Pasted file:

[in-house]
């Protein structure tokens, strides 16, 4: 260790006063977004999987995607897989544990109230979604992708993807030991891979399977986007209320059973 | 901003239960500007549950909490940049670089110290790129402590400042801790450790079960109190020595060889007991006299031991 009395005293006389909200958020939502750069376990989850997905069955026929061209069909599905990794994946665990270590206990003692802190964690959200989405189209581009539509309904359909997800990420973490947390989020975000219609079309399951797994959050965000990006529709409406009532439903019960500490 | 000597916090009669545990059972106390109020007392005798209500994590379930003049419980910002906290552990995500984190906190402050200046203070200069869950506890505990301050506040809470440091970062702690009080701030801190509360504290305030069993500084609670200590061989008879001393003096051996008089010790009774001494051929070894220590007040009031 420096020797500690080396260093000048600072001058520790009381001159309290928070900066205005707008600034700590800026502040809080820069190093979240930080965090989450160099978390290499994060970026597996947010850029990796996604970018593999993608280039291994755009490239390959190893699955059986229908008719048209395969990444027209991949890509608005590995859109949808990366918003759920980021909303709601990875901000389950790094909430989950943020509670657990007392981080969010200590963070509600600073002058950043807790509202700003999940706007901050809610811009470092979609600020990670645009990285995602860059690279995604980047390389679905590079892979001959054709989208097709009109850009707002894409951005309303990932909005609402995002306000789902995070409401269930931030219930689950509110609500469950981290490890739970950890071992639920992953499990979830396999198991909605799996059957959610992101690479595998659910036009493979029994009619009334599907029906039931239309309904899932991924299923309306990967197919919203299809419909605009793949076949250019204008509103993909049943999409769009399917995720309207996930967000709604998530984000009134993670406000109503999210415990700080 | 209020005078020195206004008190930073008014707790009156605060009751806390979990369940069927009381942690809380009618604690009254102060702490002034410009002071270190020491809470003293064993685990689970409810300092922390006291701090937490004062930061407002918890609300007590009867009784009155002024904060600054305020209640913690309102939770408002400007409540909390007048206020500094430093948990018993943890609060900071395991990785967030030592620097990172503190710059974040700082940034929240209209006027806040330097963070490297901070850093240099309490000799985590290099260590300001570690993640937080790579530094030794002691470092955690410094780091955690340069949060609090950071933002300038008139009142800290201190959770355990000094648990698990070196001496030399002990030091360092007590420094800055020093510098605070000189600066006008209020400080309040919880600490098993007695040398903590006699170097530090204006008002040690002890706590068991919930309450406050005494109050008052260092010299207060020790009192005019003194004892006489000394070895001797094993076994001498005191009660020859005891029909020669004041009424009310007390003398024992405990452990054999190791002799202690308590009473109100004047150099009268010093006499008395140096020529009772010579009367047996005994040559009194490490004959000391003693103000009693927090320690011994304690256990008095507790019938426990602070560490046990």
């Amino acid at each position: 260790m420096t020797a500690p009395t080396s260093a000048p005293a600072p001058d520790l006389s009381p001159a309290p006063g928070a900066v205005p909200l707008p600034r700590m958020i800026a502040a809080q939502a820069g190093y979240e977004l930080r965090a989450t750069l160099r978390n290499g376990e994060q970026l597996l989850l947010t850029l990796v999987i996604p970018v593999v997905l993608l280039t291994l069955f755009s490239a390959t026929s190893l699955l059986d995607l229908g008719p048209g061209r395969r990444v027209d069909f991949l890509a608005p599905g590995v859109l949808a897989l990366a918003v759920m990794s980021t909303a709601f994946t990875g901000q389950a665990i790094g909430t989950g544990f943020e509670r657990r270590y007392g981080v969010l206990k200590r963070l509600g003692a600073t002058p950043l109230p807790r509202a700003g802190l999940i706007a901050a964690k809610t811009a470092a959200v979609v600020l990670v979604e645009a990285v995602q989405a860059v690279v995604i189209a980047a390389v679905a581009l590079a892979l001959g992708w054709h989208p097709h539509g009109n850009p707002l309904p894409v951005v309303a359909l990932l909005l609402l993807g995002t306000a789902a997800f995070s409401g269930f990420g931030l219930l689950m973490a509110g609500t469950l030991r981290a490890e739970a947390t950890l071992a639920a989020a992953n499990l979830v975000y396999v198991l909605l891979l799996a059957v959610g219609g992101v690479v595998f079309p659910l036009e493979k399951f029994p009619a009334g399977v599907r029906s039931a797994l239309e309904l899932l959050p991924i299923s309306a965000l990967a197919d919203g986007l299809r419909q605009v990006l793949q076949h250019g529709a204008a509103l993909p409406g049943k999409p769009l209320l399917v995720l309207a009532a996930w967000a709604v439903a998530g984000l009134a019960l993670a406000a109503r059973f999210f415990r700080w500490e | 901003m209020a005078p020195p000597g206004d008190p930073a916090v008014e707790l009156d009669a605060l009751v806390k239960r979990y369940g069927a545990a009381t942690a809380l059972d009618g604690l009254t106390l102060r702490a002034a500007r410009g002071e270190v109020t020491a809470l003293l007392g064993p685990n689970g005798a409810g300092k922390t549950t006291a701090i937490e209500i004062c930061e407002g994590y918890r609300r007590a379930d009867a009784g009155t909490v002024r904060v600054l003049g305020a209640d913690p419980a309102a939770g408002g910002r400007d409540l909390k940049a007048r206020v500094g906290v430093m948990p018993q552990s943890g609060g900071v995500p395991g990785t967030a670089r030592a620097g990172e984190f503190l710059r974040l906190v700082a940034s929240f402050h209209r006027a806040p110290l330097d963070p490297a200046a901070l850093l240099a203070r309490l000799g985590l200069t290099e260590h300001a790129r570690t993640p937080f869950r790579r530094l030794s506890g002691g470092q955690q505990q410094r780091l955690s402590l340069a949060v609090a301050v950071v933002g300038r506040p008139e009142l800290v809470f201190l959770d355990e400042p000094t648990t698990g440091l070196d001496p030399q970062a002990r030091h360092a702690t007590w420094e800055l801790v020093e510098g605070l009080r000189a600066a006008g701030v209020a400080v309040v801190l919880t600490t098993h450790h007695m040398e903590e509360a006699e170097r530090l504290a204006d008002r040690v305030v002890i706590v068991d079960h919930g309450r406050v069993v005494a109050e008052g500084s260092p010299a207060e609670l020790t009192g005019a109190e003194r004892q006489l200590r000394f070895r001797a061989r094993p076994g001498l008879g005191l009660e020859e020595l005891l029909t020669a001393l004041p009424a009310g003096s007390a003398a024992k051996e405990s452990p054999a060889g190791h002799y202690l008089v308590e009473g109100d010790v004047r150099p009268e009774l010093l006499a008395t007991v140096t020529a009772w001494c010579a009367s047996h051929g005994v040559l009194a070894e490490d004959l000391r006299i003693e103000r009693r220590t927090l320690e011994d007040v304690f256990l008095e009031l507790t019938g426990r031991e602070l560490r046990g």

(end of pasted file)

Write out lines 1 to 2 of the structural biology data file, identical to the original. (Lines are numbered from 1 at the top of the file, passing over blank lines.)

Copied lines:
[in-house]
């Protein structure tokens, strides 16, 4: 260790006063977004999987995607897989544990109230979604992708993807030991891979399977986007209320059973 | 901003239960500007549950909490940049670089110290790129402590400042801790450790079960109190020595060889007991006299031991 009395005293006389909200958020939502750069376990989850997905069955026929061209069909599905990794994946665990270590206990003692802190964690959200989405189209581009539509309904359909997800990420973490947390989020975000219609079309399951797994959050965000990006529709409406009532439903019960500490 | 000597916090009669545990059972106390109020007392005798209500994590379930003049419980910002906290552990995500984190906190402050200046203070200069869950506890505990301050506040809470440091970062702690009080701030801190509360504290305030069993500084609670200590061989008879001393003096051996008089010790009774001494051929070894220590007040009031 420096020797500690080396260093000048600072001058520790009381001159309290928070900066205005707008600034700590800026502040809080820069190093979240930080965090989450160099978390290499994060970026597996947010850029990796996604970018593999993608280039291994755009490239390959190893699955059986229908008719048209395969990444027209991949890509608005590995859109949808990366918003759920980021909303709601990875901000389950790094909430989950943020509670657990007392981080969010200590963070509600600073002058950043807790509202700003999940706007901050809610811009470092979609600020990670645009990285995602860059690279995604980047390389679905590079892979001959054709989208097709009109850009707002894409951005309303990932909005609402995002306000789902995070409401269930931030219930689950509110609500469950981290490890739970950890071992639920992953499990979830396999198991909605799996059957959610992101690479595998659910036009493979029994009619009334599907029906039931239309309904899932991924299923309306990967197919919203299809419909605009793949076949250019204008509103993909049943999409769009399917995720309207996930967000709604998530984000009134993670406000109503999210415990700080 | 209020005078020195206004008190930073008014707790009156605060009751806390979990369940069927009381942690809380009618604690009254102060702490002034410009002071270190020491809470003293064993685990689970409810300092922390006291701090937490004062930061407002918890609300007590009867009784009155002024904060600054305020209640913690309102939770408002400007409540909390007048206020500094430093948990018993943890609060900071395991990785967030030592620097990172503190710059974040700082940034929240209209006027806040330097963070490297901070850093240099309490000799985590290099260590300001570690993640937080790579530094030794002691470092955690410094780091955690340069949060609090950071933002300038008139009142800290201190959770355990000094648990698990070196001496030399002990030091360092007590420094800055020093510098605070000189600066006008209020400080309040919880600490098993007695040398903590006699170097530090204006008002040690002890706590068991919930309450406050005494109050008052260092010299207060020790009192005019003194004892006489000394070895001797094993076994001498005191009660020859005891029909020669004041009424009310007390003398024992405990452990054999190791002799202690308590009473109100004047150099009268010093006499008395140096020529009772010579009367047996005994040559009194490490004959000391003693103000009693927090320690011994304690256990008095507790019938426990602070560490046990």